When Friedrich Nietzsche (1844-1900) was in failing health he found reading and writing for longer than twenty minutes at a time painful. A doctor noted that the writer and thinker’s “right eye could only perceive mistaken and distorted images”. Nietzsche needed help. And in 1882 he got it – his sister Elisabeth and friend Paul Rée sent him one of Danish inventor Rasmus Malling-Hansen’s (1835-1890) portable Writing Balls, a forerunner to the typewriter.
In The Illustrated Paris Universal Exhibition of the 5th of October 1878, a journalist compared the writing ball with the portable Remington:
“In the year 1875, a quick writing apparatus, designed by Mr. L. Sholes in America, and manufactured by Mr. Remington, was introduced in London. This machine was superior to the Malling-Hansen writing apparatus; but the writing ball in its present form far excels the Remington machine. It secures greater rapidity, and its writing is clearer and more precise than that of the American instrument. The Danish apparatus has more keys, is much less complicated, built with greater precision, more solid, and much smaller and lighter than the Remington, and moreover, is cheaper.”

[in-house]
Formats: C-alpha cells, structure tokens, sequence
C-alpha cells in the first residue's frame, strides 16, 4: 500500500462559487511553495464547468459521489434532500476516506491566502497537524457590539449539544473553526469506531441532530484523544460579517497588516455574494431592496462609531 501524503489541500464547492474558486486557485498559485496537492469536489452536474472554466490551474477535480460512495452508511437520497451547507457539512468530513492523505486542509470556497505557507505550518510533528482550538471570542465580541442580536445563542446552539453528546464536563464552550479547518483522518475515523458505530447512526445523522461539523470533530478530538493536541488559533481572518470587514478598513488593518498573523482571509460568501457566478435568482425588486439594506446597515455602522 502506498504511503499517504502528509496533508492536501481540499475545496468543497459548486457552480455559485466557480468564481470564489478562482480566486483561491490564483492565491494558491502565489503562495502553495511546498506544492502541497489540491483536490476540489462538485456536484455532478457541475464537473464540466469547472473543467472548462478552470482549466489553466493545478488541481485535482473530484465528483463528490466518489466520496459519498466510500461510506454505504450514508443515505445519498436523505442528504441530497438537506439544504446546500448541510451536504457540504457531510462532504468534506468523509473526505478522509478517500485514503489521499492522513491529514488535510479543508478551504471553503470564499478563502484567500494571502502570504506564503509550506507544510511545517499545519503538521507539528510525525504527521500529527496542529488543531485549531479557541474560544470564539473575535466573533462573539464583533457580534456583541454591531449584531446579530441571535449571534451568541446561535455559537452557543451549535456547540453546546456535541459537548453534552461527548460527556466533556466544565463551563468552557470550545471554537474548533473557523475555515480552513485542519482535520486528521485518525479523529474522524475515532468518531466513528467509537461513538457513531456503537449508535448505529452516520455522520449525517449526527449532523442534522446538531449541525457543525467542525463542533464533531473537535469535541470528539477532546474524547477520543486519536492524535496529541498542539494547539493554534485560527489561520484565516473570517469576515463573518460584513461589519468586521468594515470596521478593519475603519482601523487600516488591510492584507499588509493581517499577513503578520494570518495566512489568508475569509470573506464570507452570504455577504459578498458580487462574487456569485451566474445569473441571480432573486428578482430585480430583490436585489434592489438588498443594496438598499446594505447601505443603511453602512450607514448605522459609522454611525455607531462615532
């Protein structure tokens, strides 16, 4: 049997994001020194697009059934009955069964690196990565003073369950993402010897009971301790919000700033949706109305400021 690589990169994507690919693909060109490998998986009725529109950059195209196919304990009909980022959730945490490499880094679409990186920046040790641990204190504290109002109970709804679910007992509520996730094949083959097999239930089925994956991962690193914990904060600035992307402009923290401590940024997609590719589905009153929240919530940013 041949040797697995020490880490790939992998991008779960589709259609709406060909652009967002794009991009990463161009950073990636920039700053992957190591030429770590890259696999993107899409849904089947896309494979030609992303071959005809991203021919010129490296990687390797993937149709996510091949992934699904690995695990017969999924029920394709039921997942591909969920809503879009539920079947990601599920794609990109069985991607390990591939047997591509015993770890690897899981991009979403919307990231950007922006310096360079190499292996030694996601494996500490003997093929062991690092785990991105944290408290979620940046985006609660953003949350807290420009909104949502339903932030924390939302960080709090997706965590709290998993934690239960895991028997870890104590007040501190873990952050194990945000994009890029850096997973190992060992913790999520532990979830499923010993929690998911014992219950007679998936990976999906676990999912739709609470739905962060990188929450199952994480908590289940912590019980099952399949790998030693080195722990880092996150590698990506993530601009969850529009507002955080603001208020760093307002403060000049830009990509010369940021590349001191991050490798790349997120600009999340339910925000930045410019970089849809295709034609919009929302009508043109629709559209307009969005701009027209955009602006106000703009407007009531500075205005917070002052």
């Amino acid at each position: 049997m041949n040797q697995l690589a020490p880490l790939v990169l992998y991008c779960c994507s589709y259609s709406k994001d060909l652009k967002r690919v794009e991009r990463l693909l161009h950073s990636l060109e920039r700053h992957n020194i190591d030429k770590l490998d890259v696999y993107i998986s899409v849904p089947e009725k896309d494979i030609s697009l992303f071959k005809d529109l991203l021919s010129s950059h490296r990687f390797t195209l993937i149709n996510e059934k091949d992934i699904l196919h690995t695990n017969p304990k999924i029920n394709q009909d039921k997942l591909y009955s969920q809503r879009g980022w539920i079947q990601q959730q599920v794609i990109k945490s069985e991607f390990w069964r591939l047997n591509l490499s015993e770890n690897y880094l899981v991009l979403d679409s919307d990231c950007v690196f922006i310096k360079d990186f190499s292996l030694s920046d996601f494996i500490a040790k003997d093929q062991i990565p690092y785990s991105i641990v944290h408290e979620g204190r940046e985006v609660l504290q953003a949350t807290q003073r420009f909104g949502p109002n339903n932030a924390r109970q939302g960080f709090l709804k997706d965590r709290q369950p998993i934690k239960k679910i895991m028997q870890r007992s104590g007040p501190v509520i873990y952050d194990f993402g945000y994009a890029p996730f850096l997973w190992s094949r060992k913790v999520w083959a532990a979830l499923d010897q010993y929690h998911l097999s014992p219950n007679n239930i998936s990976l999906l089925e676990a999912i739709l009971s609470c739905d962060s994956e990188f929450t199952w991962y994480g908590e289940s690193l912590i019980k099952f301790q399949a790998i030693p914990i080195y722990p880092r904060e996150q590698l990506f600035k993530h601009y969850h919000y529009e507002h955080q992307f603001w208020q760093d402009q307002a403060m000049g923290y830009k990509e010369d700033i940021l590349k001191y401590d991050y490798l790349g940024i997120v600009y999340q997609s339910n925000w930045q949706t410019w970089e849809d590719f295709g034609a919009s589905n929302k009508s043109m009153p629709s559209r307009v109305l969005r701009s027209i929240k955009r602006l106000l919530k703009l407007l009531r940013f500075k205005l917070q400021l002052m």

Although the Writing Ball was prone to malfunction and maintenance was not easy, Nietzsche typed around 60 manuscripts on it. As F. Scott Fitzgerald put it, “Nothing any good isn’t hard.” Struggle is part of the creative process. Nietzsche agreed, noting in his 1887 work Types of my disciples (The Will to Power: In Science, Nature, Society and Art):
To those human beings who are of any concern to me I wish suffering, desolation, sickness, ill-treatment, indignities — I wish that they should not remain unfamiliar with profound self-contempt, the torture of self-mistrust, the wretchedness of the vanquished: I have no pity for them, because I wish them the only thing that can prove today whether one is worth anything or not — that one endures.
Nietzsche worked hard to master the machine that would let him reach his fans and continue his path to becoming something other than “the masses”. Exited by its prospects, on February 16th 1882 he sat before his Malling-Hansen Writing Ball and typed an ode to it (and his own) talent:
“THE WRITING BALL IS A THING LIKE ME:
MADE OF IRON YET EASILY TWISTED ON JOURNEYS.
PATIENCE AND TACT ARE REQUIRED IN ABUNDANCE
AS WELL AS FINE FINGERS TO USE US.”
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